A Playground in New England
What memories of you I have today, my ghosts, for I wandered down hallways under fluorescent lights with a dry throat gulping at the woolen plaid skirts.
In my playful wishing, and seeking to hide, I went to the primary colored slide swing playground, whooping and hollering your names!
What games and what gaiety! Fathers and daughters playing tag! Sandboxes full of friends! Whispering on the monkey bars, laughing not at me! – and you, blue frog, what were you doing talking to the shy girl?

I saw you, my ghosts, children, lonely little beets, shuffling outside the perimeter and eyeing the others.
I heard you sighing at each: Who will talk to me? What place politics? Are you my Love?
I wove under and above the ringing streamers of giggles following you, and followed in my imagination by a celebratory circus.
We rode down the winding slides together in our silly reverie, faster, our hair whipping against our faces, and never going home for dinner.

Where are we going, my ghosts? The sun sets in an hour. Which way do your sheets blow tonight?
(I touch my face and think of our fantastic height on the swings and feel absurd.)
Will we dance all night through these dim halls? The faces don’t change, combinations don’t work, we’ll all be lonely.
Will we run dreaming of the lost childhood of slumber parties and Halloweens past a quiet man brushing his teeth, home to a still backyard?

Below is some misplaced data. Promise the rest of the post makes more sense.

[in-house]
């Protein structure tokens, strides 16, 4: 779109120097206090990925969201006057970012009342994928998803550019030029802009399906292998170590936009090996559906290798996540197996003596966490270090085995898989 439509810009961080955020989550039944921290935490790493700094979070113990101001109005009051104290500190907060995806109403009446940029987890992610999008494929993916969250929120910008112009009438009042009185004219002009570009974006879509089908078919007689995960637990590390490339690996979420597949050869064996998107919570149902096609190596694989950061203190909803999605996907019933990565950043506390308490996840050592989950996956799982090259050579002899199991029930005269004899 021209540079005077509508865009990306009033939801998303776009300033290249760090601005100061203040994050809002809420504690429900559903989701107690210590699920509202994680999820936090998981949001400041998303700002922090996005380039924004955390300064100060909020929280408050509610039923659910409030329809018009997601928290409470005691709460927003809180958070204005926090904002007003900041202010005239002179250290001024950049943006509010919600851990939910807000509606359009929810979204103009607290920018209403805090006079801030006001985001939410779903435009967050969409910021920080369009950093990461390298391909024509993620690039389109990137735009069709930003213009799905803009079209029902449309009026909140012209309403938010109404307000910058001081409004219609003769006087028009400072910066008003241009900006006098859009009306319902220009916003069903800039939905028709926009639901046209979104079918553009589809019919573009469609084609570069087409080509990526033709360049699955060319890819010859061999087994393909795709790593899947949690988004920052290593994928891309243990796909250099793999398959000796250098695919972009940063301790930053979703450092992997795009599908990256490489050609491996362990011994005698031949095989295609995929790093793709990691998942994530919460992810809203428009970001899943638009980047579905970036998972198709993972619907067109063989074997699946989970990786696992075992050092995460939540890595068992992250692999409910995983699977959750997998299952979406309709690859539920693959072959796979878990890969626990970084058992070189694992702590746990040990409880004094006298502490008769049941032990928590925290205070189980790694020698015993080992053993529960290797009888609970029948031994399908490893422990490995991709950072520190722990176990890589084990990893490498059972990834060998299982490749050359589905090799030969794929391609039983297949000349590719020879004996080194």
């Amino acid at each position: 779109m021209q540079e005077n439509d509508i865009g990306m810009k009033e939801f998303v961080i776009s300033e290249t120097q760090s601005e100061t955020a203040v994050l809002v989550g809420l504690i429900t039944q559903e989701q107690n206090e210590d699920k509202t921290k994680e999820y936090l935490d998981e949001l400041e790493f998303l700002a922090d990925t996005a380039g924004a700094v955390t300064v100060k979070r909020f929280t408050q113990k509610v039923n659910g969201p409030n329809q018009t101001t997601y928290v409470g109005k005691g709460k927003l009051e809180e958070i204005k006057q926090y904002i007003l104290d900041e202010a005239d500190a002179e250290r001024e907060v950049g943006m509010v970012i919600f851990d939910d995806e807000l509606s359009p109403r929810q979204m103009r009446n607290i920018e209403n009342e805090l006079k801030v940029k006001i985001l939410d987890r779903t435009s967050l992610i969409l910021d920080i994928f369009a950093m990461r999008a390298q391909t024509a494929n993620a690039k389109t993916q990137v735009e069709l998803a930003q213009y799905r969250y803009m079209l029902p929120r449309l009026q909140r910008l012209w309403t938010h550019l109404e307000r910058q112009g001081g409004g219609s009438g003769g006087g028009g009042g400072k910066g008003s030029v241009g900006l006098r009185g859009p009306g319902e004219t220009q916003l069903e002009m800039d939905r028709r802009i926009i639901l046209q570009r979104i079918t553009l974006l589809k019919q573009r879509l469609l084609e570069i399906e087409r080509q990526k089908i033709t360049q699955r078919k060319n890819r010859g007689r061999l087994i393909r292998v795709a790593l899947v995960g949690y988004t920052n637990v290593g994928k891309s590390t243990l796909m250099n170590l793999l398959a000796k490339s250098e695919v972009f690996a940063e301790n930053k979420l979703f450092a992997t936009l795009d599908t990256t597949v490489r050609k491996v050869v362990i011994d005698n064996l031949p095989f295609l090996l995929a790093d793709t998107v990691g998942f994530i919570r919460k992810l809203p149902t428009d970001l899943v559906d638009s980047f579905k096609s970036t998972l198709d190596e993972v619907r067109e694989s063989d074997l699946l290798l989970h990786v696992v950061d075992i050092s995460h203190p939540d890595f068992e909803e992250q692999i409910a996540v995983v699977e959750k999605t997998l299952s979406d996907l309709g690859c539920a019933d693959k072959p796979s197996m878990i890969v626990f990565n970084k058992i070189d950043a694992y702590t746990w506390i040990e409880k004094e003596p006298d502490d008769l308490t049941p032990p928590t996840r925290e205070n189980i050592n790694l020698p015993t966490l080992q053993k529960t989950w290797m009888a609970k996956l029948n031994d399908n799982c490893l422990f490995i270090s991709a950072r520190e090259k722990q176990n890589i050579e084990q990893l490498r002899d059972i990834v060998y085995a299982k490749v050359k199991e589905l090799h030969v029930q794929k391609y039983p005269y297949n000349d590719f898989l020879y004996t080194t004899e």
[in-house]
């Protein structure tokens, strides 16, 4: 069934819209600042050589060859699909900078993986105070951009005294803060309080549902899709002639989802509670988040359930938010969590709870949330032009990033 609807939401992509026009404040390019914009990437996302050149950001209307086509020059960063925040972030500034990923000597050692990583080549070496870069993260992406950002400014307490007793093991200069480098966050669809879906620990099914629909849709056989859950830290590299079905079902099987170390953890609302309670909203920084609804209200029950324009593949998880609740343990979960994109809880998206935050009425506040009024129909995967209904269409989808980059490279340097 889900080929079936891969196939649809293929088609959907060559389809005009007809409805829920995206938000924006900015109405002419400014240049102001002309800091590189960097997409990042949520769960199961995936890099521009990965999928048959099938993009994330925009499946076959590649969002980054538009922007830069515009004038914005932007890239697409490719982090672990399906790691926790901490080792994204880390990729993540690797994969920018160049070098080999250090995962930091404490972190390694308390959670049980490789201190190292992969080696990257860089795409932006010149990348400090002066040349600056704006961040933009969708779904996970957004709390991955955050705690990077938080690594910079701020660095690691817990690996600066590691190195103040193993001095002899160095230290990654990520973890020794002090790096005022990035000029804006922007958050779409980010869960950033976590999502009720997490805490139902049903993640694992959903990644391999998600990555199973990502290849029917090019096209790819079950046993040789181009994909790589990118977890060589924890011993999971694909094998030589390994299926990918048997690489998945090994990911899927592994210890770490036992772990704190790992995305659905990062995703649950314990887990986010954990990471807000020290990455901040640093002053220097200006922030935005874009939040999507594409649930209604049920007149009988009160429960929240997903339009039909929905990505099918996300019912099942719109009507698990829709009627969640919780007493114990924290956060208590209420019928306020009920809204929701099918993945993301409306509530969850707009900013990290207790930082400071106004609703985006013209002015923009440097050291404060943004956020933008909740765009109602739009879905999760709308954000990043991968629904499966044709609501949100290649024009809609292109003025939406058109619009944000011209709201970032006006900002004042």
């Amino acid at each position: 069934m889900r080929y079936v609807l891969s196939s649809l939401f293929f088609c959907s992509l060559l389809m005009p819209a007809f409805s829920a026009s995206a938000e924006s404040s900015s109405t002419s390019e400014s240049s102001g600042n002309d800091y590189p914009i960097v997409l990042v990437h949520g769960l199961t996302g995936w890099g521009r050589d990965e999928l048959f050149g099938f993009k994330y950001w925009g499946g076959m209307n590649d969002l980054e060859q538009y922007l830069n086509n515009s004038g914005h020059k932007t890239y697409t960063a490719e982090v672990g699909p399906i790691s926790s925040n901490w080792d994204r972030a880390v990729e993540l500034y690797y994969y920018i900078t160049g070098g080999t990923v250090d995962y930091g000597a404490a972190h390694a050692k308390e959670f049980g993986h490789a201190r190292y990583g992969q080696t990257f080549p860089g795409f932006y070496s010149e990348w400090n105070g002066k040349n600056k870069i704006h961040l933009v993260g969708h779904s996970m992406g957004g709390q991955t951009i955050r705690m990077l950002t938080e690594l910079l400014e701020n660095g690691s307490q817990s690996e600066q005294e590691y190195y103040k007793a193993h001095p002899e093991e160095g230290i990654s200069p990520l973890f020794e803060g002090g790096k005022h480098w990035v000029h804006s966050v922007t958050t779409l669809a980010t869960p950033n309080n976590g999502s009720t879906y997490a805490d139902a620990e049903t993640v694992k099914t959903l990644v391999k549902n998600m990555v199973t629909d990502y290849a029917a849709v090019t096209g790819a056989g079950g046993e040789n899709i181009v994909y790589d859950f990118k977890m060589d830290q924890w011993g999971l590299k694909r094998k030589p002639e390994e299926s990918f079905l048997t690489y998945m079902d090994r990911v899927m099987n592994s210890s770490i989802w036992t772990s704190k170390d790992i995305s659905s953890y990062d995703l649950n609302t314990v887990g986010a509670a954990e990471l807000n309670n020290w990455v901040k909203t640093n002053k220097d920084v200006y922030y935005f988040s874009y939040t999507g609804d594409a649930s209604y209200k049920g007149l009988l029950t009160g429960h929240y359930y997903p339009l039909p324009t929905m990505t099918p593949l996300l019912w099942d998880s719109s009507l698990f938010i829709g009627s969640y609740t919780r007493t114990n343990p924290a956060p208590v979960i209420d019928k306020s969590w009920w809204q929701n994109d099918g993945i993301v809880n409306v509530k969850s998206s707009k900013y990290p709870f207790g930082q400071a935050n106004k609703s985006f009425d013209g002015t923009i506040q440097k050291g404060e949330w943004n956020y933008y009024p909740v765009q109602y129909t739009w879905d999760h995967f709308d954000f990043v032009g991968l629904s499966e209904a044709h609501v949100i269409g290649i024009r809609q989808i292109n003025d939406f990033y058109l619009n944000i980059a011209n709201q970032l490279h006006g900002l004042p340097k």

Ah, sweet apparitions, fading lights, what childhood did you have when you were ravens, calling out loud, and rejoicing in the sound of your own voices?

A Supermarket in California
What thoughts I have of you tonight, Walt Whitman, for I walked down the sidestreets under the trees with a headache self-conscious looking at the full moon.
In my hungry fatigue, and shopping for images, I went into the neon fruit supermarket, dreaming of your enumerations!
What peaches and what penumbras! Whole families shopping at night! Aisles full of husbands! Wives in the avocados, babies in the tomatoes!--and you, Garcia Lorca, what were you doing down by the watermelons?

I saw you, Walt Whitman, childless, lonely old grubber,poking among the meats in the refrigerator and eyeing the grocery boys.
I heard you asking questions of each: Who killed the pork chops? What price bananas? Are you my Angel?
I wandered in and out of the brilliant stacks of cans following you, and followed in my imagination by the store detective.
We strode down the open corridors together in our solitary fancy tasting artichokes, possessing every frozen delicacy, and never passing the cashier.

Where are we going, Walt Whitman? The doors close in an hour. Which way does your beard point tonight?
(I touch your book and dream of our odyssey in the supermarket and feel absurd.)
Will we walk all night through solitary streets? The trees add shade to shade, lights out in the houses, we'll both be lonely.

Will we stroll dreaming of the lost America of love past blue automobiles in driveways, home to our silent cottage?
Ah, dear father, graybeard, lonely old courage-teacher, what America did you have when Charon quit poling his ferry and you got out on a smoking bank and stood watching the boat disappear on the black waters of Lethe?
- Allen Ginsberg, Berkeley, 1955

Friday, November 05, 2004

Especially for Karen